HomeNewsFeaturesDisplay

Mental Health keeps Airmen mission ready

Airman 1st Class Ryland Brown, 92nd Medical Group Mental Health technician, interviews an Airman to find how to best assist his unique situation at Fairchild Air Force Base, Washington, November 11, 2018. Mental health challenges are relatively common within civilian and military communities alike. Similarly, not addressing these challenges may jeopardize a person’s health and career if not prevented or treated early. (U.S. Air Force photo/Airman 1st Class Whitney Laine)

Airman 1st Class Ryland Brown, 92nd Medical Group Mental Health technician, interviews an Airman to find how to best assist his unique situation at Fairchild Air Force Base, Washington, November 11, 2018. Mental health challenges are relatively common within civilian and military communities alike. Similarly, not addressing these challenges may jeopardize a person’s health and career if not prevented or treated early. (U.S. Air Force photo/Airman 1st Class Whitney Laine)

Airman 1st Class Jacob Caban, 92nd Aircraft Maintenance Squadron Avionics technician, participates in a Mental Health brief by “walking the line” during a First-Term Airman Course at Fairchild Air Force Base, Washington, November 11, 2018. The Mental Health Clinic offers Airmen support through the Alcohol and Drug Prevention and Treatment, the Family Advocacy Program and the Mental Health Flight. Each offers support for a specific aspect of overall mental health and all contribute to the primary mission of readiness. (U.S. Air Force photo/Airman 1st Class Whitney Laine)

Airman 1st Class Jacob Caban, 92nd Aircraft Maintenance Squadron Avionics technician, participates in a Mental Health brief by “walking the line” during a First-Term Airman Course at Fairchild Air Force Base, Washington, November 11, 2018. The Mental Health Clinic offers Airmen support through the Alcohol and Drug Prevention and Treatment, the Family Advocacy Program and the Mental Health Flight. Each offers support for a specific aspect of overall mental health and all contribute to the primary mission of readiness. (U.S. Air Force photo/Airman 1st Class Whitney Laine)

FAIRCHILD AIR FORCE BASE, Wash. -- Team Fairchild’s 92nd Medical Group Mental Health Clinic is readily available to aid Airmen while they face the demands and stressors that accompany the commitment of service before self, from deployments during the holidays to packing boxes for permanent change of station moves.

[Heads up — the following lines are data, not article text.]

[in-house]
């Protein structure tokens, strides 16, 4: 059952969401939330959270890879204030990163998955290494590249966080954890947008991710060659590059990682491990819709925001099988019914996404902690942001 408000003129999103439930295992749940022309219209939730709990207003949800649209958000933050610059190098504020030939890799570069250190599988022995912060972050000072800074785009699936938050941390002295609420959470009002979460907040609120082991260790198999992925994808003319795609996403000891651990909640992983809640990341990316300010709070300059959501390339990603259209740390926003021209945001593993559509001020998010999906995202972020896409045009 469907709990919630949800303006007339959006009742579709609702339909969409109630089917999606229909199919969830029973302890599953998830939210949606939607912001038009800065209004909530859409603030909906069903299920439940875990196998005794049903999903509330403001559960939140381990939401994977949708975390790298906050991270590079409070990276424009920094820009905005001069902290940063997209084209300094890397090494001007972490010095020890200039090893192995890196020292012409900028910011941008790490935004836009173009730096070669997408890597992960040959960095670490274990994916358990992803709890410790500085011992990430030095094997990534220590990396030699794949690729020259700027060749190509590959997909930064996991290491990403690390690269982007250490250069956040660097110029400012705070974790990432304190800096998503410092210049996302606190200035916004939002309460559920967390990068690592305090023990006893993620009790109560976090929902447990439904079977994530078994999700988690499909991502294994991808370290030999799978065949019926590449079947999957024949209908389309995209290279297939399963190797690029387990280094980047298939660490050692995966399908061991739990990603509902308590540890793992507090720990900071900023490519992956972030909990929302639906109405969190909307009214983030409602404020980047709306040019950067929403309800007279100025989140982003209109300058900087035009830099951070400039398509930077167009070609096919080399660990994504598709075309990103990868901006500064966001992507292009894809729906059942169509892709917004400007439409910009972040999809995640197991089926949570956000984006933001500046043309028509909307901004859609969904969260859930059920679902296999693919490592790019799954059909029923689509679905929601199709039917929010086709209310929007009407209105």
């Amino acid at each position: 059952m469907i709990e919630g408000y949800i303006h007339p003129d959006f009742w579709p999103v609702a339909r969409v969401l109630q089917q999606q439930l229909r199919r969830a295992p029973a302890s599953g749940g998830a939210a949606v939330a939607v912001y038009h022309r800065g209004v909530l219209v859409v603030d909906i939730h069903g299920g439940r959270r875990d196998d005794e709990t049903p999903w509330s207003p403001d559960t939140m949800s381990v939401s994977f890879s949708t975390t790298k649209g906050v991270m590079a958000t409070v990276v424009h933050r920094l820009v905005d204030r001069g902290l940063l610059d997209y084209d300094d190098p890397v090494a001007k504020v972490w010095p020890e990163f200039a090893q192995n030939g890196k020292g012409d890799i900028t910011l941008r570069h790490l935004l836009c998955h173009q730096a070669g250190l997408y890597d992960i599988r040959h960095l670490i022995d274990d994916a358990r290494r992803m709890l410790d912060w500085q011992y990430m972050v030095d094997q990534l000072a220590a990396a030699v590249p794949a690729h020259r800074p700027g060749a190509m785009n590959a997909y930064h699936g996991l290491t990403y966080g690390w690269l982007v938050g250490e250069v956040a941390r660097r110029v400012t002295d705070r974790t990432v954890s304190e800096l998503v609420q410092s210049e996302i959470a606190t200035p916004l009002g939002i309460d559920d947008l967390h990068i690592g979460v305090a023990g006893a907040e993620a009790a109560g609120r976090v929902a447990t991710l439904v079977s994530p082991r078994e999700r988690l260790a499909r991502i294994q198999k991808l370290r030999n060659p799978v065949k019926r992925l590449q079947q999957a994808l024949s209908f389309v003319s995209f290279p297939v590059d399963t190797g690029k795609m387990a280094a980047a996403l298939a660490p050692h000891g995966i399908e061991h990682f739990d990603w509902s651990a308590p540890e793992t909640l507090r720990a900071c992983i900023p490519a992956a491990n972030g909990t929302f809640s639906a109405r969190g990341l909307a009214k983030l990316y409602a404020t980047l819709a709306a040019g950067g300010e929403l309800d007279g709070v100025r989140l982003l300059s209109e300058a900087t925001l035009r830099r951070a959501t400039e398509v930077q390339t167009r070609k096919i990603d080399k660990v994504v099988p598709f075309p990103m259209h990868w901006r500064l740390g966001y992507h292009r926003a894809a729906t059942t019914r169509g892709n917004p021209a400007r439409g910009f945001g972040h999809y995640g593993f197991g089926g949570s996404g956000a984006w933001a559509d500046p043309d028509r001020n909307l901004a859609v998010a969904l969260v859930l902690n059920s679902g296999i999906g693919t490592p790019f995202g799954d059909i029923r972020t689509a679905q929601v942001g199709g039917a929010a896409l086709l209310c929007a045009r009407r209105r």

The Mental Health Clinic’s mission is to influence healthy lifestyles within the base community by promoting positive relationships, providing treatment and preventing unhealthy behavior or mental status to ensure Airmen maintain mission readiness.

“Recognizing the heightened levels of challenges service members face, we offer a broad spectrum of resources,” said Dr. Daniel Rial, 92nd MDG Mental Health flight psychologist. “Airmen can find support within Alcohol and Drug Prevention and Treatment, the Family Advocacy Program and the Mental Health Flight. Each offers support for specific aspects of overall mental health; all contribute to the primary mission of readiness.”

Mental health challenges are relatively common within civilian and military communities alike. Similarly, not addressing these challenges may jeopardize a person’s health and career if not prevented or treated early.

“The resources available at the clinic are often perceived as being for the most severe cases of post-traumatic stress, alcoholism or domestic violence. However, these are the minority of issues addressed in our facility,” said Maj. Jeffrey Smith, 92nd MDG Mental Health Flight commander. “More often we see built-up stress, anxiety and relational conflict that, if left unresolved, have a significant impact on the overall health of an individual.”

Contrary to the misconception that seeking help will have a negative impact on one’s military career, nearly 95 percent of all personnel who receive mental health services experience no career impact, Smith added.

To best serve the diverse culture within the military, support is available to Airmen through various agencies and locations on base, to include the Airmen and Family Readiness Center, Military Family Life Counselors, the base chapel and the Behavioral Health Optimization Program.

“We are here to help you,” Smith said. “The core of social work is promoting positive change in individuals, families and communities. Being a clinical social worker in the military offers a wonderful opportunity to assist and serve those who are serving their country as they and their families often face unique pressures in adapting to military life. We promote positive changes in individuals, families and communities through the 24/7 availability of our highly educated team and resources.”

Fairchild’s helping services and programs are well-versed in each other’s capabilities, allowing Airmen to be referred to who will be the best fit for their unique situation.

For more information on resources and support services, contact the Mental Health Clinic at (509) 247-2731.